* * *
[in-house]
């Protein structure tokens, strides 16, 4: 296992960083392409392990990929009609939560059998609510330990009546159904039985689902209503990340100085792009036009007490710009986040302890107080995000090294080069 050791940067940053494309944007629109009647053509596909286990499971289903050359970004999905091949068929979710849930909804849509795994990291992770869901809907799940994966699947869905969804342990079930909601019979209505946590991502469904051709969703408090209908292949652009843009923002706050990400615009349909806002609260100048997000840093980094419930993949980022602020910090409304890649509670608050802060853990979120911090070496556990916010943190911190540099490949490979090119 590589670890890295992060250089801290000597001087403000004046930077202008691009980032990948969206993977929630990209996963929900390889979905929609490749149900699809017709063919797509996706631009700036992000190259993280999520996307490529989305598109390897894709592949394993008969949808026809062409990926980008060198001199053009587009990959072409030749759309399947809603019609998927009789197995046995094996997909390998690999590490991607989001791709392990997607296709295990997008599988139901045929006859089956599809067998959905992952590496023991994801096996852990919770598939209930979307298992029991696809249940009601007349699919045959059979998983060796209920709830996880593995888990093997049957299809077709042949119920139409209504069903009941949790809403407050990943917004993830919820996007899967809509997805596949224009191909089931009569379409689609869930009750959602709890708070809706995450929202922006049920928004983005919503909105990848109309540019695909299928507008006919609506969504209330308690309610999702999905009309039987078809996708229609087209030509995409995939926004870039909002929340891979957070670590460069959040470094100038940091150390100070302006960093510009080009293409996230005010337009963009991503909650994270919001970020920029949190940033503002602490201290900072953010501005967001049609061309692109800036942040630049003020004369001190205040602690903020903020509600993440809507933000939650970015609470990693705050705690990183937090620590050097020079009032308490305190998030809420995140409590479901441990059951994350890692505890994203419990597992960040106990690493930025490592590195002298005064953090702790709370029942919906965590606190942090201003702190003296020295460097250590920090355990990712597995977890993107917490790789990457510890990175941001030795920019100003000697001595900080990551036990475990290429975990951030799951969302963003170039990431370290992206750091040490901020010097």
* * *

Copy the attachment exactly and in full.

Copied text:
[in-house]
């Protein structure tokens, strides 16, 4: 296992960083392409392990990929009609939560059998609510330990009546159904039985689902209503990340100085792009036009007490710009986040302890107080995000090294080069 050791940067940053494309944007629109009647053509596909286990499971289903050359970004999905091949068929979710849930909804849509795994990291992770869901809907799940994966699947869905969804342990079930909601019979209505946590991502469904051709969703408090209908292949652009843009923002706050990400615009349909806002609260100048997000840093980094419930993949980022602020910090409304890649509670608050802060853990979120911090070496556990916010943190911190540099490949490979090119 590589670890890295992060250089801290000597001087403000004046930077202008691009980032990948969206993977929630990209996963929900390889979905929609490749149900699809017709063919797509996706631009700036992000190259993280999520996307490529989305598109390897894709592949394993008969949808026809062409990926980008060198001199053009587009990959072409030749759309399947809603019609998927009789197995046995094996997909390998690999590490991607989001791709392990997607296709295990997008599988139901045929006859089956599809067998959905992952590496023991994801096996852990919770598939209930979307298992029991696809249940009601007349699919045959059979998983060796209920709830996880593995888990093997049957299809077709042949119920139409209504069903009941949790809403407050990943917004993830919820996007899967809509997805596949224009191909089931009569379409689609869930009750959602709890708070809706995450929202922006049920928004983005919503909105990848109309540019695909299928507008006919609506969504209330308690309610999702999905009309039987078809996708229609087209030509995409995939926004870039909002929340891979957070670590460069959040470094100038940091150390100070302006960093510009080009293409996230005010337009963009991503909650994270919001970020920029949190940033503002602490201290900072953010501005967001049609061309692109800036942040630049003020004369001190205040602690903020903020509600993440809507933000939650970015609470990693705050705690990183937090620590050097020079009032308490305190998030809420995140409590479901441990059951994350890692505890994203419990597992960040106990690493930025490592590195002298005064953090702790709370029942919906965590606190942090201003702190003296020295460097250590920090355990990712597995977890993107917490790789990457510890990175941001030795920019100003000697001595900080990551036990475990290429975990951030799951969302963003170039990431370290992206750091040490901020010097």